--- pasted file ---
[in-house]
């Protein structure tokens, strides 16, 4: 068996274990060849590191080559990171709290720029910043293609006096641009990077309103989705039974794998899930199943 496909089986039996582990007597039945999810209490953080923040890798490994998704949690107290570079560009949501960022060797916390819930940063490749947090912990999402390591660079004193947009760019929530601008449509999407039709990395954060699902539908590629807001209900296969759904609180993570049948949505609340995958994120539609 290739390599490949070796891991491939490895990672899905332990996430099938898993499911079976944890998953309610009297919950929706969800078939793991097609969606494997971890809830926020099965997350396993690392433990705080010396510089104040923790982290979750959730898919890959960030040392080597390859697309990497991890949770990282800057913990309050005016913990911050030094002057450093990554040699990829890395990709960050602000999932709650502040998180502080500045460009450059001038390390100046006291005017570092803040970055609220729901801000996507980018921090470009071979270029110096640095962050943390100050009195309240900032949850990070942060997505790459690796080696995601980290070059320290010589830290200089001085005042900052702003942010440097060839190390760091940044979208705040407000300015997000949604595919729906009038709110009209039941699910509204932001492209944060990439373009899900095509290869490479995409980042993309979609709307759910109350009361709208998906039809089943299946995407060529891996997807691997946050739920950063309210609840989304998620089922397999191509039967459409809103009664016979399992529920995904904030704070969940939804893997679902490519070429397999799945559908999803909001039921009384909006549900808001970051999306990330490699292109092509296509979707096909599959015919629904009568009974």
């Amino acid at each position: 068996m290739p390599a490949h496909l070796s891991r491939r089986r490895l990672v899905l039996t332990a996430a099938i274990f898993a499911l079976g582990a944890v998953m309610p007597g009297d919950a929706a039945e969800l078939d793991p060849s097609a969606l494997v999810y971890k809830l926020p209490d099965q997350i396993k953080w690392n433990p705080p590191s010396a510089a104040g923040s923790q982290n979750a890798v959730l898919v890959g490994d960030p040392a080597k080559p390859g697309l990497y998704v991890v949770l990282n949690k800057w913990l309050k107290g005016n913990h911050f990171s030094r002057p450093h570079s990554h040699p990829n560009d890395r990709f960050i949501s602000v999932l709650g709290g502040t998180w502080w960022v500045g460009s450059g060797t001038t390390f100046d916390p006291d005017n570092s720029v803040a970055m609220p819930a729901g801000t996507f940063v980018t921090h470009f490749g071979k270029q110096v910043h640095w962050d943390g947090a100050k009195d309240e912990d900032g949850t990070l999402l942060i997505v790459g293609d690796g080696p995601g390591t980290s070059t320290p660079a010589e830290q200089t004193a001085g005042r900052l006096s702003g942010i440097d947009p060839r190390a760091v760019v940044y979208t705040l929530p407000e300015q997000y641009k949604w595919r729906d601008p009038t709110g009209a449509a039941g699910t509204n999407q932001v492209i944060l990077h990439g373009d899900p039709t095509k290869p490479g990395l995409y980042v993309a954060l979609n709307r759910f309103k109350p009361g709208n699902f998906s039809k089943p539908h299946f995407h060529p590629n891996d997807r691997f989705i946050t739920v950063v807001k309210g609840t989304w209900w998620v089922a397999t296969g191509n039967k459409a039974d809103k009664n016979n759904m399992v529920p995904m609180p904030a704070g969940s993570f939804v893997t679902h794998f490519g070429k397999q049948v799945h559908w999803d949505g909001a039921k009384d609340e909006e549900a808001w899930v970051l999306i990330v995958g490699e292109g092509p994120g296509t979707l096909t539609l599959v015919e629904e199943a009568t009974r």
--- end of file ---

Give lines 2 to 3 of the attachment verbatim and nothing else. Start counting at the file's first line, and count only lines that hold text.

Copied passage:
């Protein structure tokens, strides 16, 4: 068996274990060849590191080559990171709290720029910043293609006096641009990077309103989705039974794998899930199943 496909089986039996582990007597039945999810209490953080923040890798490994998704949690107290570079560009949501960022060797916390819930940063490749947090912990999402390591660079004193947009760019929530601008449509999407039709990395954060699902539908590629807001209900296969759904609180993570049948949505609340995958994120539609 290739390599490949070796891991491939490895990672899905332990996430099938898993499911079976944890998953309610009297919950929706969800078939793991097609969606494997971890809830926020099965997350396993690392433990705080010396510089104040923790982290979750959730898919890959960030040392080597390859697309990497991890949770990282800057913990309050005016913990911050030094002057450093990554040699990829890395990709960050602000999932709650502040998180502080500045460009450059001038390390100046006291005017570092803040970055609220729901801000996507980018921090470009071979270029110096640095962050943390100050009195309240900032949850990070942060997505790459690796080696995601980290070059320290010589830290200089001085005042900052702003942010440097060839190390760091940044979208705040407000300015997000949604595919729906009038709110009209039941699910509204932001492209944060990439373009899900095509290869490479995409980042993309979609709307759910109350009361709208998906039809089943299946995407060529891996997807691997946050739920950063309210609840989304998620089922397999191509039967459409809103009664016979399992529920995904904030704070969940939804893997679902490519070429397999799945559908999803909001039921009384909006549900808001970051999306990330490699292109092509296509979707096909599959015919629904009568009974």
């Amino acid at each position: 068996m290739p390599a490949h496909l070796s891991r491939r089986r490895l990672v899905l039996t332990a996430a099938i274990f898993a499911l079976g582990a944890v998953m309610p007597g009297d919950a929706a039945e969800l078939d793991p060849s097609a969606l494997v999810y971890k809830l926020p209490d099965q997350i396993k953080w690392n433990p705080p590191s010396a510089a104040g923040s923790q982290n979750a890798v959730l898919v890959g490994d960030p040392a080597k080559p390859g697309l990497y998704v991890v949770l990282n949690k800057w913990l309050k107290g005016n913990h911050f990171s030094r002057p450093h570079s990554h040699p990829n560009d890395r990709f960050i949501s602000v999932l709650g709290g502040t998180w502080w960022v500045g460009s450059g060797t001038t390390f100046d916390p006291d005017n570092s720029v803040a970055m609220p819930a729901g801000t996507f940063v980018t921090h470009f490749g071979k270029q110096v910043h640095w962050d943390g947090a100050k009195d309240e912990d900032g949850t990070l999402l942060i997505v790459g293609d690796g080696p995601g390591t980290s070059t320290p660079a010589e830290q200089t004193a001085g005042r900052l006096s702003g942010i440097d947009p060839r190390a760091v760019v940044y979208t705040l929530p407000e300015q997000y641009k949604w595919r729906d601008p009038t709110g009209a449509a039941g699910t509204n999407q932001v492209i944060l990077h990439g373009d899900p039709t095509k290869p490479g990395l995409y980042v993309a954060l979609n709307r759910f309103k109350p009361g709208n699902f998906s039809k089943p539908h299946f995407h060529p590629n891996d997807r691997f989705i946050t739920v950063v807001k309210g609840t989304w209900w998620v089922a397999t296969g191509n039967k459409a039974d809103k009664n016979n759904m399992v529920p995904m609180p904030a704070g969940s993570f939804v893997t679902h794998f490519g070429k397999q049948v799945h559908w999803d949505g909001a039921k009384d609340e909006e549900a808001w899930v970051l999306i990330v995958g490699e292109g092509p994120g296509t979707l096909t539609l599959v015919e629904e199943a009568t009974r």